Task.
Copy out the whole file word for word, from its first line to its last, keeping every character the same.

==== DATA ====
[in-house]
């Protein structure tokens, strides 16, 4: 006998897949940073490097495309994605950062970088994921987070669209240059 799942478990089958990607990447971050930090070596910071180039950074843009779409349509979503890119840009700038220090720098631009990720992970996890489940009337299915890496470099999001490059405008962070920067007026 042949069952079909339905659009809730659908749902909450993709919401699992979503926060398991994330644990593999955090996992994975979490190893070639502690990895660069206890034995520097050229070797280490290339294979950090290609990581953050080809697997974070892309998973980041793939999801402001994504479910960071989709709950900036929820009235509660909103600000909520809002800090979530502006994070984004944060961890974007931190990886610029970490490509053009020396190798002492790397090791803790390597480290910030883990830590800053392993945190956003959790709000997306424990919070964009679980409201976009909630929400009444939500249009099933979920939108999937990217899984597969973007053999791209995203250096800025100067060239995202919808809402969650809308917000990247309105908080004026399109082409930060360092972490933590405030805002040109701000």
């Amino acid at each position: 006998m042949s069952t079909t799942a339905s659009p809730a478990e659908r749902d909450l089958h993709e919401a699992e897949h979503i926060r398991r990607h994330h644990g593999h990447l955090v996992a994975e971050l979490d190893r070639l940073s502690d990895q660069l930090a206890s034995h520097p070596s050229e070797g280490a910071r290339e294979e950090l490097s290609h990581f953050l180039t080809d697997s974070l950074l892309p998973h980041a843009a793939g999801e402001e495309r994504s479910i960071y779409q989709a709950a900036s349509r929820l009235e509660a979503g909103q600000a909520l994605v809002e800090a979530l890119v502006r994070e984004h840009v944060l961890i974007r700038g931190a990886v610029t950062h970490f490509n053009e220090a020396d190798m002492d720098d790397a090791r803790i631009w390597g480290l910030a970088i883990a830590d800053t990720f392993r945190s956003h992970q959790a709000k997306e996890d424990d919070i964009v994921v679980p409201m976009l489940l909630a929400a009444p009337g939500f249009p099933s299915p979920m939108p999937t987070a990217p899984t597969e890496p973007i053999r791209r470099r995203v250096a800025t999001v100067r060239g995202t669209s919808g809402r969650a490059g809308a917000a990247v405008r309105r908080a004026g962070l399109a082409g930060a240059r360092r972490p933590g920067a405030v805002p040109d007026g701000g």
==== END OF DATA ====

[in-house]
């Protein structure tokens, strides 16, 4: 006998897949940073490097495309994605950062970088994921987070669209240059 799942478990089958990607990447971050930090070596910071180039950074843009779409349509979503890119840009700038220090720098631009990720992970996890489940009337299915890496470099999001490059405008962070920067007026 042949069952079909339905659009809730659908749902909450993709919401699992979503926060398991994330644990593999955090996992994975979490190893070639502690990895660069206890034995520097050229070797280490290339294979950090290609990581953050080809697997974070892309998973980041793939999801402001994504479910960071989709709950900036929820009235509660909103600000909520809002800090979530502006994070984004944060961890974007931190990886610029970490490509053009020396190798002492790397090791803790390597480290910030883990830590800053392993945190956003959790709000997306424990919070964009679980409201976009909630929400009444939500249009099933979920939108999937990217899984597969973007053999791209995203250096800025100067060239995202919808809402969650809308917000990247309105908080004026399109082409930060360092972490933590405030805002040109701000």
């Amino acid at each position: 006998m042949s069952t079909t799942a339905s659009p809730a478990e659908r749902d909450l089958h993709e919401a699992e897949h979503i926060r398991r990607h994330h644990g593999h990447l955090v996992a994975e971050l979490d190893r070639l940073s502690d990895q660069l930090a206890s034995h520097p070596s050229e070797g280490a910071r290339e294979e950090l490097s290609h990581f953050l180039t080809d697997s974070l950074l892309p998973h980041a843009a793939g999801e402001e495309r994504s479910i960071y779409q989709a709950a900036s349509r929820l009235e509660a979503g909103q600000a909520l994605v809002e800090a979530l890119v502006r994070e984004h840009v944060l961890i974007r700038g931190a990886v610029t950062h970490f490509n053009e220090a020396d190798m002492d720098d790397a090791r803790i631009w390597g480290l910030a970088i883990a830590d800053t990720f392993r945190s956003h992970q959790a709000k997306e996890d424990d919070i964009v994921v679980p409201m976009l489940l909630a929400a009444p009337g939500f249009p099933s299915p979920m939108p999937t987070a990217p899984t597969e890496p973007i053999r791209r470099r995203v250096a800025t999001v100067r060239g995202t669209s919808g809402r969650a490059g809308a917000a990247v405008r309105r908080a004026g962070l399109a082409g930060a240059r360092r972490p933590g920067a405030v805002p040109d007026g701000g």